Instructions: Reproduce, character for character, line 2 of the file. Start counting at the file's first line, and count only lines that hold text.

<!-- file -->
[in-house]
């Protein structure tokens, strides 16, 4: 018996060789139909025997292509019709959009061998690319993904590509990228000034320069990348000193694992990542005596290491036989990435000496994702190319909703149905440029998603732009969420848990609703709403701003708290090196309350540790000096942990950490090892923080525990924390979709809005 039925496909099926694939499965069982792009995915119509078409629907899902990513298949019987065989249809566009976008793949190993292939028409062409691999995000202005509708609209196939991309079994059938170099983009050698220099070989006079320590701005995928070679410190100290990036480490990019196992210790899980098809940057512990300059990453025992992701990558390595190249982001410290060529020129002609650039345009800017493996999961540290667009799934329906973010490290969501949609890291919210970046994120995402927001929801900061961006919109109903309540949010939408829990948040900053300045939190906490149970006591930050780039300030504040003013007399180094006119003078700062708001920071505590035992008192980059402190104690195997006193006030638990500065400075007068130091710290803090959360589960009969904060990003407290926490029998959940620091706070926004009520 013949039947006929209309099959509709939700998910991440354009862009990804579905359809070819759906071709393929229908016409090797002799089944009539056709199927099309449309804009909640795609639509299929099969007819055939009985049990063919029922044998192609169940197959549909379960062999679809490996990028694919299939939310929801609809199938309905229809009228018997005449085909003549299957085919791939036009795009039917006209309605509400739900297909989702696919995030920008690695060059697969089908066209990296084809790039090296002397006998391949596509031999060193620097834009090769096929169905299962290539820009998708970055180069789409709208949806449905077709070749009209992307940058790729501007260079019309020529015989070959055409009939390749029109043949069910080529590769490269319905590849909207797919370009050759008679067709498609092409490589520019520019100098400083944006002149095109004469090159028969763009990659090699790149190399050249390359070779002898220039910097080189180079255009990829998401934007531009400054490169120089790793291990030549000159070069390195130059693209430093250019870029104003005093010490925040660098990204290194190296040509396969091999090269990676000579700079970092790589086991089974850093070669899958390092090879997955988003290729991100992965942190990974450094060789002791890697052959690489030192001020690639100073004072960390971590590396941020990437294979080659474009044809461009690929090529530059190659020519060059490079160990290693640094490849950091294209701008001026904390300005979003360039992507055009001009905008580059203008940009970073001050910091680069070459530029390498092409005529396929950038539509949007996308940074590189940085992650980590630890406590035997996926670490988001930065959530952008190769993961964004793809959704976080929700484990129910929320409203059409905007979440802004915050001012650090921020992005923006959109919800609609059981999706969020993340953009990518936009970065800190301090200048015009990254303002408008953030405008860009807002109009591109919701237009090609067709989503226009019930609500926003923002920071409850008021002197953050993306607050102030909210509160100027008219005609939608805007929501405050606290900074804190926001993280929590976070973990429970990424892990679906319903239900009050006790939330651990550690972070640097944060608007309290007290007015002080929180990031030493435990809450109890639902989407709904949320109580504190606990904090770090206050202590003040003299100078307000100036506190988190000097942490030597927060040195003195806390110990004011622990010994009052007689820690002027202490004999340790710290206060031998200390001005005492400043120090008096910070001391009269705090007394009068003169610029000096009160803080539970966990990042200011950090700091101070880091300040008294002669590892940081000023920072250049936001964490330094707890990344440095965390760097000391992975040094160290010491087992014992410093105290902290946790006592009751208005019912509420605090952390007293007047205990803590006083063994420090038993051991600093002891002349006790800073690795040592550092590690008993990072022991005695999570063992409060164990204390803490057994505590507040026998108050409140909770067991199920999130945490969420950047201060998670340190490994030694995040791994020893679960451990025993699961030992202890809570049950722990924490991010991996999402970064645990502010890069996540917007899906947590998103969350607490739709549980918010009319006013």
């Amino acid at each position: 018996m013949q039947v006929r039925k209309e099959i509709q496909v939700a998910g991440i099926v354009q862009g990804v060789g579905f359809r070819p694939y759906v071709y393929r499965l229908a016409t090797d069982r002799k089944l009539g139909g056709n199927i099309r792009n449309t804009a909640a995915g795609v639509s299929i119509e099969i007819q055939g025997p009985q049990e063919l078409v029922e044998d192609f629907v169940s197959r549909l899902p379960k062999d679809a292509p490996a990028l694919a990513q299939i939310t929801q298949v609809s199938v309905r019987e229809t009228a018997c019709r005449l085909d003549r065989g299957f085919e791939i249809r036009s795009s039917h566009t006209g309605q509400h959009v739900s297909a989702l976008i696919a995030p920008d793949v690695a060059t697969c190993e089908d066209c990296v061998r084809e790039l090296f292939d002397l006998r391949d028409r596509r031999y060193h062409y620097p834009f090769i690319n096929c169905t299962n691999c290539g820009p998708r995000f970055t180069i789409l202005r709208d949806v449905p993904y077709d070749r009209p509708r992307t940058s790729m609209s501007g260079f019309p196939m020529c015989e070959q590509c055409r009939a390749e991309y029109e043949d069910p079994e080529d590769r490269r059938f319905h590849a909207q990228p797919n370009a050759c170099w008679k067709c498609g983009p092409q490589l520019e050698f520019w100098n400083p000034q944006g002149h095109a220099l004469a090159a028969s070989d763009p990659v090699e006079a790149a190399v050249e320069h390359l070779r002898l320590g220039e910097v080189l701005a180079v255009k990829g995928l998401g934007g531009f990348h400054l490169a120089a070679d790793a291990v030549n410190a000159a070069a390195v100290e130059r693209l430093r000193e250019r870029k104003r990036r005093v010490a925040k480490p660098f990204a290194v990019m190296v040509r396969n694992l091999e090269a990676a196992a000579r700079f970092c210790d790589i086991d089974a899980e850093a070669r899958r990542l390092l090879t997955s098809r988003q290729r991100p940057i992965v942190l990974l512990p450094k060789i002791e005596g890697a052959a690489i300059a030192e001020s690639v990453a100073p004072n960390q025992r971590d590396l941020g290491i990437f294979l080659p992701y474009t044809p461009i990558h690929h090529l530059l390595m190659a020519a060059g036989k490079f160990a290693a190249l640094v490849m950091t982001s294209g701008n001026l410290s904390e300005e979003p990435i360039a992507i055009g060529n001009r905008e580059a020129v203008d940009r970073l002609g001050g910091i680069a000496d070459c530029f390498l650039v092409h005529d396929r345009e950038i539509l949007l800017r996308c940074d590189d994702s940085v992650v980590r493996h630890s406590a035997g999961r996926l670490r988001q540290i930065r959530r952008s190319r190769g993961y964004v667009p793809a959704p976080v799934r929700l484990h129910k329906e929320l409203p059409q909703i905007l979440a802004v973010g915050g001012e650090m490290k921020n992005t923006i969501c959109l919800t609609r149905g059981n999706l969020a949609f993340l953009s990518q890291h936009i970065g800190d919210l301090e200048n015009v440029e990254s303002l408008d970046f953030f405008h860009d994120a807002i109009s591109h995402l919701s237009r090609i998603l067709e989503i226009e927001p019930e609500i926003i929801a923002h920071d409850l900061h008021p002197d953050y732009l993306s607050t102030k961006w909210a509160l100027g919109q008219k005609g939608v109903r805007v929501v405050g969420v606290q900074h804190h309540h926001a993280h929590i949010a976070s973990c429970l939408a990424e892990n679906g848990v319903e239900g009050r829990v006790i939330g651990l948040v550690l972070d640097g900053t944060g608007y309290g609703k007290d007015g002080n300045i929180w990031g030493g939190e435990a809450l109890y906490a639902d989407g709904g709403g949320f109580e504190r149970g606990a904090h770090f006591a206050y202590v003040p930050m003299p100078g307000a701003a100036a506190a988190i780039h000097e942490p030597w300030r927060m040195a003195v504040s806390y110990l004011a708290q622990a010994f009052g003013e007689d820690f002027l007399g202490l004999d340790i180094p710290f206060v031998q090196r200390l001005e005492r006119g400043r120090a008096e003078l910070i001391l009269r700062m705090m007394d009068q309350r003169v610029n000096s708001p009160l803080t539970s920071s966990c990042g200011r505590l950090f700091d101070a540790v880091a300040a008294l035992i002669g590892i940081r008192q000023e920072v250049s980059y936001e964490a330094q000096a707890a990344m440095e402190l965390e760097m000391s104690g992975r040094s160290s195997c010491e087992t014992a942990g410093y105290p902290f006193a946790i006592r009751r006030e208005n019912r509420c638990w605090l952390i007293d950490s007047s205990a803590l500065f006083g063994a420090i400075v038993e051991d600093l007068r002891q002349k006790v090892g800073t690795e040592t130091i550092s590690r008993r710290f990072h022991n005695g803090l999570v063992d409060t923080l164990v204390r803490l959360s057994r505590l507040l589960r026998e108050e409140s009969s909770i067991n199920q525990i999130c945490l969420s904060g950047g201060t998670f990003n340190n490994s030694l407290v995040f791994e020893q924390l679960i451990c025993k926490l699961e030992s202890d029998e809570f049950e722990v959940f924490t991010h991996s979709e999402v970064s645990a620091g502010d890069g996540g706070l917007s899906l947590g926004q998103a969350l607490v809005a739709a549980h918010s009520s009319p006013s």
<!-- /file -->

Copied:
């Protein structure tokens, strides 16, 4: 018996060789139909025997292509019709959009061998690319993904590509990228000034320069990348000193694992990542005596290491036989990435000496994702190319909703149905440029998603732009969420848990609703709403701003708290090196309350540790000096942990950490090892923080525990924390979709809005 039925496909099926694939499965069982792009995915119509078409629907899902990513298949019987065989249809566009976008793949190993292939028409062409691999995000202005509708609209196939991309079994059938170099983009050698220099070989006079320590701005995928070679410190100290990036480490990019196992210790899980098809940057512990300059990453025992992701990558390595190249982001410290060529020129002609650039345009800017493996999961540290667009799934329906973010490290969501949609890291919210970046994120995402927001929801900061961006919109109903309540949010939408829990948040900053300045939190906490149970006591930050780039300030504040003013007399180094006119003078700062708001920071505590035992008192980059402190104690195997006193006030638990500065400075007068130091710290803090959360589960009969904060990003407290926490029998959940620091706070926004009520 013949039947006929209309099959509709939700998910991440354009862009990804579905359809070819759906071709393929229908016409090797002799089944009539056709199927099309449309804009909640795609639509299929099969007819055939009985049990063919029922044998192609169940197959549909379960062999679809490996990028694919299939939310929801609809199938309905229809009228018997005449085909003549299957085919791939036009795009039917006209309605509400739900297909989702696919995030920008690695060059697969089908066209990296084809790039090296002397006998391949596509031999060193620097834009090769096929169905299962290539820009998708970055180069789409709208949806449905077709070749009209992307940058790729501007260079019309020529015989070959055409009939390749029109043949069910080529590769490269319905590849909207797919370009050759008679067709498609092409490589520019520019100098400083944006002149095109004469090159028969763009990659090699790149190399050249390359070779002898220039910097080189180079255009990829998401934007531009400054490169120089790793291990030549000159070069390195130059693209430093250019870029104003005093010490925040660098990204290194190296040509396969091999090269990676000579700079970092790589086991089974850093070669899958390092090879997955988003290729991100992965942190990974450094060789002791890697052959690489030192001020690639100073004072960390971590590396941020990437294979080659474009044809461009690929090529530059190659020519060059490079160990290693640094490849950091294209701008001026904390300005979003360039992507055009001009905008580059203008940009970073001050910091680069070459530029390498092409005529396929950038539509949007996308940074590189940085992650980590630890406590035997996926670490988001930065959530952008190769993961964004793809959704976080929700484990129910929320409203059409905007979440802004915050001012650090921020992005923006959109919800609609059981999706969020993340953009990518936009970065800190301090200048015009990254303002408008953030405008860009807002109009591109919701237009090609067709989503226009019930609500926003923002920071409850008021002197953050993306607050102030909210509160100027008219005609939608805007929501405050606290900074804190926001993280929590976070973990429970990424892990679906319903239900009050006790939330651990550690972070640097944060608007309290007290007015002080929180990031030493435990809450109890639902989407709904949320109580504190606990904090770090206050202590003040003299100078307000100036506190988190000097942490030597927060040195003195806390110990004011622990010994009052007689820690002027202490004999340790710290206060031998200390001005005492400043120090008096910070001391009269705090007394009068003169610029000096009160803080539970966990990042200011950090700091101070880091300040008294002669590892940081000023920072250049936001964490330094707890990344440095965390760097000391992975040094160290010491087992014992410093105290902290946790006592009751208005019912509420605090952390007293007047205990803590006083063994420090038993051991600093002891002349006790800073690795040592550092590690008993990072022991005695999570063992409060164990204390803490057994505590507040026998108050409140909770067991199920999130945490969420950047201060998670340190490994030694995040791994020893679960451990025993699961030992202890809570049950722990924490991010991996999402970064645990502010890069996540917007899906947590998103969350607490739709549980918010009319006013």